Monday, August 29, 2011

Decline and fall of hotel amenities

The news media and blogosphere are still understandably awash in Hurricane Irene. When I boarded a plane in Chicago on Friday evening, on the second leg of a journey home as the storm approached North Carolina, every flat-screen TV in the terminal was tuned to worried weather-people explaining satellite images. The flight crew assured us as our plane pulled away from the gate that we were "heading in the right direction" -- west, away from the chaos shaping up on the Atlantic seaboard.

Figuring readers can get their fill of catastrophe elsewhere, I'm not going to write about the weather today. I'm going to write about shampoo.

Specifically, I'm going to write about those little bottles of shampoo with which all but the most downmarket hotels furnish their rooms. (Yes, this is a sign that I've been traveling for work again. Last week's meeting was in Madison, Wisconsin.)

Once upon a time, little bottles of shampoo with which all but the most downmarket hotels furnish their rooms were handy for two purposes.

First, they were handy to use when one was traveling. If you weren't fussy about particular brands of shampoo, you didn't need to pack any. That was convenient, and it's convenient still.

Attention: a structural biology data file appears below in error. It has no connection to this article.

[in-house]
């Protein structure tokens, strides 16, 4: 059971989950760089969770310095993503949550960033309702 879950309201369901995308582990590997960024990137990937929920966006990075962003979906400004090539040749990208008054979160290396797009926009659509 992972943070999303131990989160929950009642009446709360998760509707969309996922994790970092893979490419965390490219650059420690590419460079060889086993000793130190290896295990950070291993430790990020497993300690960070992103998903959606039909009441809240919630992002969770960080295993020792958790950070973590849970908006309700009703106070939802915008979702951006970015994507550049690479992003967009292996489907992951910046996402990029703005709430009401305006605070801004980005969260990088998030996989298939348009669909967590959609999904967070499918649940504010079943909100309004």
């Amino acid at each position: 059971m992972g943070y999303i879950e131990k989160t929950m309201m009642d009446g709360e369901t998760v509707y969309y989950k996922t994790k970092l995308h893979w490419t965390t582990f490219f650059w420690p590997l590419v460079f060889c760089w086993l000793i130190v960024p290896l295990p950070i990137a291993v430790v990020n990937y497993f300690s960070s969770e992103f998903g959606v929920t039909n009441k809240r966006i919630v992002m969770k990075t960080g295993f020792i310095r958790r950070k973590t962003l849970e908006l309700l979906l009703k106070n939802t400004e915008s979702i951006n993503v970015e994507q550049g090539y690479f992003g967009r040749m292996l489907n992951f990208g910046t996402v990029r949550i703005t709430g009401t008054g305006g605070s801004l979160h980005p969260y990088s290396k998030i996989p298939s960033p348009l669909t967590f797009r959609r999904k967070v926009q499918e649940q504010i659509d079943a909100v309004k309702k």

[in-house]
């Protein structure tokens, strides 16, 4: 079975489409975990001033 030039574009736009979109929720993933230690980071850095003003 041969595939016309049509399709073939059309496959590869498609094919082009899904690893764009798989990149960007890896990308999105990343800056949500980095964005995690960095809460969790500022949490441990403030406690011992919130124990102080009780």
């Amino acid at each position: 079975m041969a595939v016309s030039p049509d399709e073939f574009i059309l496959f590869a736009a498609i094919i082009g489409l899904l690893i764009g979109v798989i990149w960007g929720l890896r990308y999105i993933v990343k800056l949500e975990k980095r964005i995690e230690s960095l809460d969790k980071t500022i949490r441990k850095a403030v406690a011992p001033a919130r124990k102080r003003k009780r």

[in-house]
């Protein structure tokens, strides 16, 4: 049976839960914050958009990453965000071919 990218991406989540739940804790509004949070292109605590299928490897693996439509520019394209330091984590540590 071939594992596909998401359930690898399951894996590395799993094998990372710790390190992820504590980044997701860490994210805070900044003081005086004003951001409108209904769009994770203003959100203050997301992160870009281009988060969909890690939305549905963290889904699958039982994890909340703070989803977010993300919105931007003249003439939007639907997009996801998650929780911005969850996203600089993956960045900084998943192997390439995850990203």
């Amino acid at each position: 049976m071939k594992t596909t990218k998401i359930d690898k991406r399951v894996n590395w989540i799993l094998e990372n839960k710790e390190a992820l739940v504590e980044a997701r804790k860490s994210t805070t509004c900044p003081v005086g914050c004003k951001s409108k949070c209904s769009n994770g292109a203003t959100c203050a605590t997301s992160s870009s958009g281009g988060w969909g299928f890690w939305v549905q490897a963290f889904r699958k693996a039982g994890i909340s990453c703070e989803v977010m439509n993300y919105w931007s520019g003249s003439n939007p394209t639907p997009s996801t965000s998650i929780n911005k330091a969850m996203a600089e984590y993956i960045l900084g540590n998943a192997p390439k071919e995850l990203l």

In fact, in the world of commercial air-travel following 11 Sept 2001, these amenities are even handier. That's because the government now spends hundreds of millions of dollars annually to make flying seem safe. What do I mean by seem? Consider the possibility that a malicious actor worms his way into one of many thousands of jobs cleaning planes or hurling luggage in the 'secure' and 'restricted' back end of an airport. Could happen? Do you think?

To the extent that efforts to make flying seem safe boil down to forbidding passengers from carrying normal-sized bottles of shampoo and other liquids in their carry-on luggage, I submit that the TSA's 3-1-1 rules are aimed ... a little wide of the mark, let's say.

Anyway. Back on topic:

Second, those little bottles of shampoo and whatnot that are stocked in hotel rooms used to make nice little favors to take home from a vacation or business trip. The maids restocked, the guests swept the nice little bottles off the bathroom sink and into the take-home-with-me pile. Not just bottles that were partly used, but the bottles meant to replenish them.